In terms of problems attracting candidates and retaining them in employment, the Public Service Pay Commission was established to advise the Government on aspects of the public service remuneration policy. In the second phase of its work, the commission was tasked by its terms of reference to undertake an examination of whether and to what extent there are difficulties in recruiting and retaining staff in the public service.

As part of this final module, the commission considered the issues and policy challenges associated with pay setting for top level posts in the public service at the current time, as evidenced by recent competitions to appoint a Garda Commissioner and a new director general of the HSE. In its final report, the commission included findings regarding senior executive recruitment and retention issues. It noted as a matter of fact that the pay reductions introduced during the fiscal crisis were structured with greater reductions at the most senior levels, steps that in my view, were appropriate at the time. The commission also noted that the unwinding of pay reductions, which commenced in 2015, has been progressive and focused rightly on prioritising restoration for those at the lower income levels first. That action will be ongoing at more senior levels until July 2022 under the Public Service Pay and Pensions Act 2017, which provides a statutory roadmap for the continued controlled unwinding of FEMPI as it applies to all public servants, including those in the most senior positions.

On the question of pay determination for future such posts, the commission stated it would be appropriate, should it be decided to conduct a review of remuneration of senior level posts, that the review body on higher remuneration in the public sector, which was in place between 1969 and 2009, be reconstituted for this purpose, given the diversity of posts in question, as well as the range of issues affecting them. I understand the Minister for Public Expenditure and Reform has asked officials in his Department to examine the re-establishment of this review body.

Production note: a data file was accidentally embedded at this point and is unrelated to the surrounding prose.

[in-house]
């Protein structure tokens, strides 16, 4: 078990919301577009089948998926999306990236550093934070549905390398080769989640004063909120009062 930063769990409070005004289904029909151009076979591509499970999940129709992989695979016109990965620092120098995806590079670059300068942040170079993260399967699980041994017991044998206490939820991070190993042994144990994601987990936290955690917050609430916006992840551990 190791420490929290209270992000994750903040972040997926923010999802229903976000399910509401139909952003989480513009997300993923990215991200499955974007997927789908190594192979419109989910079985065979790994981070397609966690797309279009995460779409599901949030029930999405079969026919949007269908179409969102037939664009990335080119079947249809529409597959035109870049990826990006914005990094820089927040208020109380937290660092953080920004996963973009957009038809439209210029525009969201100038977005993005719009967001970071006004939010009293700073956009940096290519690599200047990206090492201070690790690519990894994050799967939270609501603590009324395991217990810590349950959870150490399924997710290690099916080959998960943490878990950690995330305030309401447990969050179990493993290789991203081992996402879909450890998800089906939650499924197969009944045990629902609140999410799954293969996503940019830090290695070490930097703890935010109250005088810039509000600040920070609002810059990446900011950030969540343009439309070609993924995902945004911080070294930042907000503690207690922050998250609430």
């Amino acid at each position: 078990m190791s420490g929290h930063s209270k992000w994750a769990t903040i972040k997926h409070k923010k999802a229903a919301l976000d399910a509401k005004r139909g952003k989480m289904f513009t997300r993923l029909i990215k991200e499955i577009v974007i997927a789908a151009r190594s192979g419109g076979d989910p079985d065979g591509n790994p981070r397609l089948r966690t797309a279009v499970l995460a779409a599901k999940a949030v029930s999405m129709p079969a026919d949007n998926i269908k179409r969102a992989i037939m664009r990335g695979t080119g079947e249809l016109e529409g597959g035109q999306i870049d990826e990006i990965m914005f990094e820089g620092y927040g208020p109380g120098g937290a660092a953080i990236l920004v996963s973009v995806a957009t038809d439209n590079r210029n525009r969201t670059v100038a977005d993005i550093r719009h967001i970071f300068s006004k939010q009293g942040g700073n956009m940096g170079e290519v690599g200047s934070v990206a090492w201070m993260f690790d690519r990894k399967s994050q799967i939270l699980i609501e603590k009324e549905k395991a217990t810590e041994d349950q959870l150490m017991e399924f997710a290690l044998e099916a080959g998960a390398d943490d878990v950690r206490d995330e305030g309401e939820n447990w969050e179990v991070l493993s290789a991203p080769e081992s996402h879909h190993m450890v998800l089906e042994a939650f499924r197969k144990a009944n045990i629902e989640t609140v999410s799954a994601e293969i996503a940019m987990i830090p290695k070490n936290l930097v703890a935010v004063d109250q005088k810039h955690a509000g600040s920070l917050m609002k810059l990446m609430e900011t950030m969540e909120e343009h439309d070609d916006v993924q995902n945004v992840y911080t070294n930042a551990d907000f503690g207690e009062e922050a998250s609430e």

In regard to Deputy Martin's assertion that financial decisions are being re-politicised, I would not accept that assertion. In fact, I would give an example of the contrary, which is the sports capital programme. When I was in the Department with the Minister, Deputy Ring, we put in place very clear rules to determine which projects were valid or invalid, and we put in place a points system which means it is the officials who score the different projects using that points system.

2:05 pm

Photo of Micheál MartinMicheál Martin (Leader of the Opposition; Cork South Central, Fianna Fail)
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Who gets the points?

Photo of Brendan HowlinBrendan Howlin (Wexford, Labour)
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Mayo gets extra.

Photo of Leo VaradkarLeo Varadkar (Taoiseach, Department of An Taoiseach; Dublin West, Fine Gael)
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There is also an appeals system, which was a very significant change to the approach taken by the former Minister, John O'Donoghue, and the former Minister, Jim McDaid, before that.

Photo of Micheál MartinMicheál Martin (Leader of the Opposition; Cork South Central, Fianna Fail)
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The Taoiseach should talk to the Minister, Deputy Ross.

Photo of Joan BurtonJoan Burton (Dublin West, Labour)
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Mayo won on the grants, not on the field of play.

Photo of Leo VaradkarLeo Varadkar (Taoiseach, Department of An Taoiseach; Dublin West, Fine Gael)
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IGEES is a very good project and is continuing to develop. Deputy Burton is right to point out that we have never had a woman at the head of the Department of Finance or the Department of Foreign Affairs and Trade. Of course, the person who is at the head of the Department of Finance or the Department of Foreign Affairs and Trade, in my view, is the Minister. Unfortunately, the Deputy's party leader decided not to appoint her to those roles and decided to appoint her to social protection instead, which is a great job and a really important one too. Perhaps if I have an opportunity to appoint a new Cabinet, I will be able to appoint at least one woman to one of those two roles.

Written Answers are published on the Oireachtas website.